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Taking care of business.

Posted by dcsteg 5b (My Page) on
Tue, Jul 5, 11 at 12:46

This is something I used to take care of myself. As you can see it became a little overwhelming

I needed a new plan as my sprayer would not reach the tops of some of my conifers. Also, the high price of packaged insecticides was becoming price prohibitive.

A little research to find the right person put an end to my anxiety of dealing with pest and disease control. This guy is good with years of experience in his field.

For two years never any sign of bagworms, spider mites, scale or any other potential insect related issues.

Dave

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Follow-Up Postings:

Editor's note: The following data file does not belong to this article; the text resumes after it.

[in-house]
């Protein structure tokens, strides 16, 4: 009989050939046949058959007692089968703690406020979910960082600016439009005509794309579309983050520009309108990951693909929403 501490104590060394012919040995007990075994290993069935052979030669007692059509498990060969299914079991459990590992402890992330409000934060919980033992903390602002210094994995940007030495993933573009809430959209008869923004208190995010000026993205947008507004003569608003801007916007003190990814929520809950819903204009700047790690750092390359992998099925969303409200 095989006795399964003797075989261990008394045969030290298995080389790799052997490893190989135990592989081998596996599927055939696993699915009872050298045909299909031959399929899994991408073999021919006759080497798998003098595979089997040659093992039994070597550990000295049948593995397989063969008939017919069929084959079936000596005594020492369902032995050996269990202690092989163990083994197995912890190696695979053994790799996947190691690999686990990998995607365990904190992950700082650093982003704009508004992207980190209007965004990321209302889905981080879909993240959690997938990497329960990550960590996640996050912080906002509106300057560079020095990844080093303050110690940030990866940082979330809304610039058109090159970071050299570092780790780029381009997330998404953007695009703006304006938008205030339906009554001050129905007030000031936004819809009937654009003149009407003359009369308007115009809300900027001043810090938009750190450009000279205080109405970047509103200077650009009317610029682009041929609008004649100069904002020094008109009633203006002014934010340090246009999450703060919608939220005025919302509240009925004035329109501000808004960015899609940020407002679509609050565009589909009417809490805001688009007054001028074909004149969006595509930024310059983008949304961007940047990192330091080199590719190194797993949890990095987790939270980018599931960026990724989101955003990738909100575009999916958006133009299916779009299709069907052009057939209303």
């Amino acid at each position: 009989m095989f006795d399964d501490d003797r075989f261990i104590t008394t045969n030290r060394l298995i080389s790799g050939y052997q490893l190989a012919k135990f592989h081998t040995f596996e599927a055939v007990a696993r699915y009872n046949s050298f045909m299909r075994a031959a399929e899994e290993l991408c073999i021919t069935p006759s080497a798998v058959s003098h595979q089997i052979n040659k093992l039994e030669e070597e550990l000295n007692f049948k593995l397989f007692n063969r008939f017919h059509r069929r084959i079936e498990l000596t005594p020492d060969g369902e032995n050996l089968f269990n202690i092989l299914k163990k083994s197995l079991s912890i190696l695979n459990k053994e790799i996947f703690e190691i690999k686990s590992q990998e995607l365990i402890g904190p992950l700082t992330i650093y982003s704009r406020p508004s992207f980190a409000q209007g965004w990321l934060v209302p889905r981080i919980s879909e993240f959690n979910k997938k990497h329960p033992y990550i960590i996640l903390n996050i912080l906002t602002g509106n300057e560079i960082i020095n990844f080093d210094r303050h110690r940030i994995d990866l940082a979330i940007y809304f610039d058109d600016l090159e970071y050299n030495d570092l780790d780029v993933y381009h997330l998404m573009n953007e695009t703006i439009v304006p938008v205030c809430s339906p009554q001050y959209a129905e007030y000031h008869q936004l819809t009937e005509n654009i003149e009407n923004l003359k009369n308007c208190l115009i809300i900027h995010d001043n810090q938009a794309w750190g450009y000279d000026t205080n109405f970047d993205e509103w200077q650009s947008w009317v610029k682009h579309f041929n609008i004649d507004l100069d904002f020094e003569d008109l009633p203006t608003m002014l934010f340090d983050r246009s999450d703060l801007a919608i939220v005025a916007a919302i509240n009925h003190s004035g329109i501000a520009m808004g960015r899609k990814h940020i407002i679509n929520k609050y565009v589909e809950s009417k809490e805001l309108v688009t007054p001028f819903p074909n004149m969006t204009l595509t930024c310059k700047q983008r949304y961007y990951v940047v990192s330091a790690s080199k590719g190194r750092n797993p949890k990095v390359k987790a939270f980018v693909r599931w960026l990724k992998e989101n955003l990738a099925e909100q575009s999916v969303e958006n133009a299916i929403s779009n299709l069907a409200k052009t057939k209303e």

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RE: Taking care of business.

what did they use???

does it rid you of mosquitoes also???

ken


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RE: Taking care of business.

Bagworms suck. They can literally make bald cypress go bald over night! Past two years, it has been terrible all of sudden in Dallas area.

I used cheap end hose pesticide sprayer that did the trick but there will be a time when I'm forced to find someone that can spray very high to the top of the trees.

Last year, a neighbor has 2 bald cypress trees that were being chewed up badly by bagworms. I told him to try end hose sprayer that cost only 10 dollars. This year, I don't see a single bagworm and the trees are looking much better and very full.

Bifenthrin is the ingredient...


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RE: Taking care of business.